Economic profit

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In Economics, a firm is said to be making an economic profit when its average total cost is less than the price of the product or service at the profit-maximizing output. The economic profit is equal to the quantity output multiplied by the difference between the average total cost and the price.

Economic profit differs from standard profit in that it is considered the actual profit over and above the profit which is purely attributed to the investor's money being tied up in the venture. It is accepted that any investment requires some profit to make a venture worthwhile, and economists refer to this as accounting profit which covers the opportunity costs of a venture. Economic profit then looks at the equity investors have used and the level of risk of the investment to come up with a required return. Economic profit, then, is any earnings above this required level. It is seen as beneficial as it focuses management on giving priority to projects where the return is high relative to the risk taken and capital consumed. This contrasts with accounting profit which looks at earnings with no reference to equity use or risk. Theoretically a state of perfect competition would see no economic profit, for if any exists in an industry it will attract new investors and start-ups until all economic profit disappears.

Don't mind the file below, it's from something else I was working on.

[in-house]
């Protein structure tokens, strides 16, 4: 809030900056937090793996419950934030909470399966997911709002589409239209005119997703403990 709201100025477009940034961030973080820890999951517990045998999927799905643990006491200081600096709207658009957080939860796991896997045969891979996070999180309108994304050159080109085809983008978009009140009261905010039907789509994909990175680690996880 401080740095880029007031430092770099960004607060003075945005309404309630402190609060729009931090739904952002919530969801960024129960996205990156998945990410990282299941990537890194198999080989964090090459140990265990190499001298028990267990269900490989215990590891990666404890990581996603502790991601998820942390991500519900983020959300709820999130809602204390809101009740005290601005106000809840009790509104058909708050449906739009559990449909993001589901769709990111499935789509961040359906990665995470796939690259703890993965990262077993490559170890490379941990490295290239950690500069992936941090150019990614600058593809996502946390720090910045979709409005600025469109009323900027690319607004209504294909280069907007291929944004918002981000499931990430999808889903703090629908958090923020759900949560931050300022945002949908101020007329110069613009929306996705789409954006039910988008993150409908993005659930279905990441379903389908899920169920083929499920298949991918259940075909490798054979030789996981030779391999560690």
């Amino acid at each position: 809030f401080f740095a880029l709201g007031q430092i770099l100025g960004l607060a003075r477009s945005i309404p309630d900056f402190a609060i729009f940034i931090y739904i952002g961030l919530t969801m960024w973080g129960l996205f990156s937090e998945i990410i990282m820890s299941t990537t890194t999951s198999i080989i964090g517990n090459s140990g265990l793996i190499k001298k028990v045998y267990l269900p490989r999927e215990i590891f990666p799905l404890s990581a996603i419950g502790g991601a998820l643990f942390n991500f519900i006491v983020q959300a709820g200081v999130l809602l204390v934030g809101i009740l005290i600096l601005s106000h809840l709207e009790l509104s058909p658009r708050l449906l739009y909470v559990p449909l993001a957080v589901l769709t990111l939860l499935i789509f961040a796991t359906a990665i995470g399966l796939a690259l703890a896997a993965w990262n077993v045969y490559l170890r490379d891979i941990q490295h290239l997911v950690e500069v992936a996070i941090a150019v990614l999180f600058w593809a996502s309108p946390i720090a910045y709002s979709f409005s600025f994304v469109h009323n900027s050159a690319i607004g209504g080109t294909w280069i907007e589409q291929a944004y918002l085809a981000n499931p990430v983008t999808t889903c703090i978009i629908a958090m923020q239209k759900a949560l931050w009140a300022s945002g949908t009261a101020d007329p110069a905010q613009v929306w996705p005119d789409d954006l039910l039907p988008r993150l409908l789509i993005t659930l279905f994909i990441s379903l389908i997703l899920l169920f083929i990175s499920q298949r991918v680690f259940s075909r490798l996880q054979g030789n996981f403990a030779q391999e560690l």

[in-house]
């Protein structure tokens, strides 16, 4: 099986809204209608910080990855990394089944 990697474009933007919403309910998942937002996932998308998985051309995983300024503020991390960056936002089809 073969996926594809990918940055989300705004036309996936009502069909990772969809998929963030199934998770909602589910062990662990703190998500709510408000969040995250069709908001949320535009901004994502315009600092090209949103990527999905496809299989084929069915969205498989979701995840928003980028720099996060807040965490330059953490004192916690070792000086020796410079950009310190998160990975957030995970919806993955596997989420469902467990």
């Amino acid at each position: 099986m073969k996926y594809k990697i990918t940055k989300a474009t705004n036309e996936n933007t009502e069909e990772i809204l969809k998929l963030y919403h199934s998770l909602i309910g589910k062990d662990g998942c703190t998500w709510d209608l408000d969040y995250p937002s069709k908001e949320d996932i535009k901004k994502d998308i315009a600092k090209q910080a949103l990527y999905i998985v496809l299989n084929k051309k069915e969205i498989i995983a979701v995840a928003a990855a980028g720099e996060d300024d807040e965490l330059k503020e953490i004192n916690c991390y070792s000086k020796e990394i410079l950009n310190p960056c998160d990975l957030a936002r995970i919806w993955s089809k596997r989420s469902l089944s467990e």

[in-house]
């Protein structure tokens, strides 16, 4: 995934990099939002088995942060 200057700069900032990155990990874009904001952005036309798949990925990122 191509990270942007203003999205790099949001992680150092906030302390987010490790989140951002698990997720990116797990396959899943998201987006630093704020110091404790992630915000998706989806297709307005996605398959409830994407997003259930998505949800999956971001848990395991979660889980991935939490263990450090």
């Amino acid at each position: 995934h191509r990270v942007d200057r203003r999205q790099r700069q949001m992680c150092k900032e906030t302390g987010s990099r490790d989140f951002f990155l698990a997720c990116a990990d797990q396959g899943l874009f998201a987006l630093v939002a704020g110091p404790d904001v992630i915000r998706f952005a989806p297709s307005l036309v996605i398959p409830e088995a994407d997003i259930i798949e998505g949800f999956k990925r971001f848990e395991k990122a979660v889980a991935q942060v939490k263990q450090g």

Long-lasting economic profit is thus viewed as an inefficiency caused by monopolies or some other form of market failure.

Economic profit is sometimes referred to as supernormal profit.

In accounting, economic profit, or EP, is a single-period metric to determine the value created by a company in one period - usually a year.

EP = Net Earnings - Equity Charge
= (ROE - COE) * Equity


ROE = Return on Equity
COE = Cost of Equity
= Risk-free Rate + (β · Equity Risk Premium)

Economic profit versus accounting profit

Economists measure a firmís economic profit as total revenue minus total cost, including both explicit and implicit costs.
Accountants measure the accounting profit.
When total revenue exceeds both explicit and implicit costs, the firm earns economic profit.
Economic profit is smaller than accounting profit.

There are commentators who see benefit in making adjustments to economic profit such as eliminating the effect of amortised goodwill or capitalising expenditure on brand advertising to show it's value over multiple accounting periods. The originators of this concept of adjusted economic profit are Stern Stewart & Co. who have trade-marked their adjusted economic profit as EVA or Economic Value Added.Template:Econ-stub


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